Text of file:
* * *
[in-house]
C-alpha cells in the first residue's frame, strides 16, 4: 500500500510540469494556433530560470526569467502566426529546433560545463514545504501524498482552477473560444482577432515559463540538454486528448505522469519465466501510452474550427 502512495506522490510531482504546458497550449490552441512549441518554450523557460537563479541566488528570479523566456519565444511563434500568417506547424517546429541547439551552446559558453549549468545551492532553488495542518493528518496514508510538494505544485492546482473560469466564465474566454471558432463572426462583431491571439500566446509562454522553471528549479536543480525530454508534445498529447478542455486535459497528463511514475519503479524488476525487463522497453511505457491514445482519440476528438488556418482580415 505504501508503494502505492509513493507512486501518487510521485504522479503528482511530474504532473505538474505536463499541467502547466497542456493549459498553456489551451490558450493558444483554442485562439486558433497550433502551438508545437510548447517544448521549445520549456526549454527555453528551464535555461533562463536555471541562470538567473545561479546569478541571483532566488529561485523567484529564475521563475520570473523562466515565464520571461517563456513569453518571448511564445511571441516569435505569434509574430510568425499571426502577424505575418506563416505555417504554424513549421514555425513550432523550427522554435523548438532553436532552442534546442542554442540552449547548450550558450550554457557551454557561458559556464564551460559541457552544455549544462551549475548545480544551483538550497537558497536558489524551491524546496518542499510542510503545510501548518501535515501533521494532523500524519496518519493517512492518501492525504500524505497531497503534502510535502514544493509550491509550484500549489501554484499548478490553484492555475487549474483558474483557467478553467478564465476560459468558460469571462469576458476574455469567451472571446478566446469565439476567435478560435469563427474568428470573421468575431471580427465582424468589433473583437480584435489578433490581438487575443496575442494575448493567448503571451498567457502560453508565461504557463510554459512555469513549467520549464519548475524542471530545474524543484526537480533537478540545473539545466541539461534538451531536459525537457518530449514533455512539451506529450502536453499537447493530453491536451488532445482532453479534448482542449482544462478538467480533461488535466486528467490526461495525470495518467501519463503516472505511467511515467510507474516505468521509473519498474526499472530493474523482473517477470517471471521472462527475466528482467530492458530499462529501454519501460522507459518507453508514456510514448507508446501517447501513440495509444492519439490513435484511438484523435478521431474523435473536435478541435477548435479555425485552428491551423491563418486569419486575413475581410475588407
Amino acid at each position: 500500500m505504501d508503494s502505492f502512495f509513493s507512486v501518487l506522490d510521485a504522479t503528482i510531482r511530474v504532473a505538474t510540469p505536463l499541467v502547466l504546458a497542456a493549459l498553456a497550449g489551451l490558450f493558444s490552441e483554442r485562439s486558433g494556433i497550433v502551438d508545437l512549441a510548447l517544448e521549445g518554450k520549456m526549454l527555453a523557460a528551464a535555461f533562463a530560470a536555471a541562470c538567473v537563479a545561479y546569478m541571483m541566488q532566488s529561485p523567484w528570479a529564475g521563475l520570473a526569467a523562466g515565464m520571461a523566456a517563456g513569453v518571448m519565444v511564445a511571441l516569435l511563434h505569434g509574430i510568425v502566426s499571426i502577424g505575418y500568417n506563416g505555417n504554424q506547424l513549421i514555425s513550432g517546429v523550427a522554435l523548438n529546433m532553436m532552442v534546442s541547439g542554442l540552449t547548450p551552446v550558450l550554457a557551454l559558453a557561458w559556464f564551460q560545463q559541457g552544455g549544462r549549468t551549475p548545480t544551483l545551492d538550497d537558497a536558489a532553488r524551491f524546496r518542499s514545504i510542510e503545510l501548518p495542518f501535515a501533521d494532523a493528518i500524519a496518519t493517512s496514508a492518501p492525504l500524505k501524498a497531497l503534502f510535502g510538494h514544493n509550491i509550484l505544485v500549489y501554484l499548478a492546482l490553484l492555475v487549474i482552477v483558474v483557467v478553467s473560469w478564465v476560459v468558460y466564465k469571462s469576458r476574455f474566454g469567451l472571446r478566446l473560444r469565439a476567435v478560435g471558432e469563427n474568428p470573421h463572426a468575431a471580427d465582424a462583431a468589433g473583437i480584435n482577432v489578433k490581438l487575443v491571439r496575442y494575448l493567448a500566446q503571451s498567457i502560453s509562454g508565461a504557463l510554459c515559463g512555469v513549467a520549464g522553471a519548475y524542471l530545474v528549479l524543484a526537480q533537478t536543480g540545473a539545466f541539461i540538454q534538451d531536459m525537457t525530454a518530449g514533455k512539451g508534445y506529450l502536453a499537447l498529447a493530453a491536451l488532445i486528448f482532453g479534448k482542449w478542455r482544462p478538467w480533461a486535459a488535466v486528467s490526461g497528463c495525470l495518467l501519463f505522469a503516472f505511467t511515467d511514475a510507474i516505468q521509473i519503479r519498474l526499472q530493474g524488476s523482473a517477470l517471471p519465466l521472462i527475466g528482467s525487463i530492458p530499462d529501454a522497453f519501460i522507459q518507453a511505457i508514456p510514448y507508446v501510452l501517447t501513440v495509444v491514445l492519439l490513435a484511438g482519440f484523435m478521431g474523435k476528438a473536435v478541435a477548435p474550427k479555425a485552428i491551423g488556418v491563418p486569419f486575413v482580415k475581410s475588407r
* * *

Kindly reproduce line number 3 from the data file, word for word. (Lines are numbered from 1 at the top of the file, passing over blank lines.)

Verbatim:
Amino acid at each position: 500500500m505504501d508503494s502505492f502512495f509513493s507512486v501518487l506522490d510521485a504522479t503528482i510531482r511530474v504532473a505538474t510540469p505536463l499541467v502547466l504546458a497542456a493549459l498553456a497550449g489551451l490558450f493558444s490552441e483554442r485562439s486558433g494556433i497550433v502551438d508545437l512549441a510548447l517544448e521549445g518554450k520549456m526549454l527555453a523557460a528551464a535555461f533562463a530560470a536555471a541562470c538567473v537563479a545561479y546569478m541571483m541566488q532566488s529561485p523567484w528570479a529564475g521563475l520570473a526569467a523562466g515565464m520571461a523566456a517563456g513569453v518571448m519565444v511564445a511571441l516569435l511563434h505569434g509574430i510568425v502566426s499571426i502577424g505575418y500568417n506563416g505555417n504554424q506547424l513549421i514555425s513550432g517546429v523550427a522554435l523548438n529546433m532553436m532552442v534546442s541547439g542554442l540552449t547548450p551552446v550558450l550554457a557551454l559558453a557561458w559556464f564551460q560545463q559541457g552544455g549544462r549549468t551549475p548545480t544551483l545551492d538550497d537558497a536558489a532553488r524551491f524546496r518542499s514545504i510542510e503545510l501548518p495542518f501535515a501533521d494532523a493528518i500524519a496518519t493517512s496514508a492518501p492525504l500524505k501524498a497531497l503534502f510535502g510538494h514544493n509550491i509550484l505544485v500549489y501554484l499548478a492546482l490553484l492555475v487549474i482552477v483558474v483557467v478553467s473560469w478564465v476560459v468558460y466564465k469571462s469576458r476574455f474566454g469567451l472571446r478566446l473560444r469565439a476567435v478560435g471558432e469563427n474568428p470573421h463572426a468575431a471580427d465582424a462583431a468589433g473583437i480584435n482577432v489578433k490581438l487575443v491571439r496575442y494575448l493567448a500566446q503571451s498567457i502560453s509562454g508565461a504557463l510554459c515559463g512555469v513549467a520549464g522553471a519548475y524542471l530545474v528549479l524543484a526537480q533537478t536543480g540545473a539545466f541539461i540538454q534538451d531536459m525537457t525530454a518530449g514533455k512539451g508534445y506529450l502536453a499537447l498529447a493530453a491536451l488532445i486528448f482532453g479534448k482542449w478542455r482544462p478538467w480533461a486535459a488535466v486528467s490526461g497528463c495525470l495518467l501519463f505522469a503516472f505511467t511515467d511514475a510507474i516505468q521509473i519503479r519498474l526499472q530493474g524488476s523482473a517477470l517471471p519465466l521472462i527475466g528482467s525487463i530492458p530499462d529501454a522497453f519501460i522507459q518507453a511505457i508514456p510514448y507508446v501510452l501517447t501513440v495509444v491514445l492519439l490513435a484511438g482519440f484523435m478521431g474523435k476528438a473536435v478541435a477548435p474550427k479555425a485552428i491551423g488556418v491563418p486569419f486575413v482580415k475581410s475588407r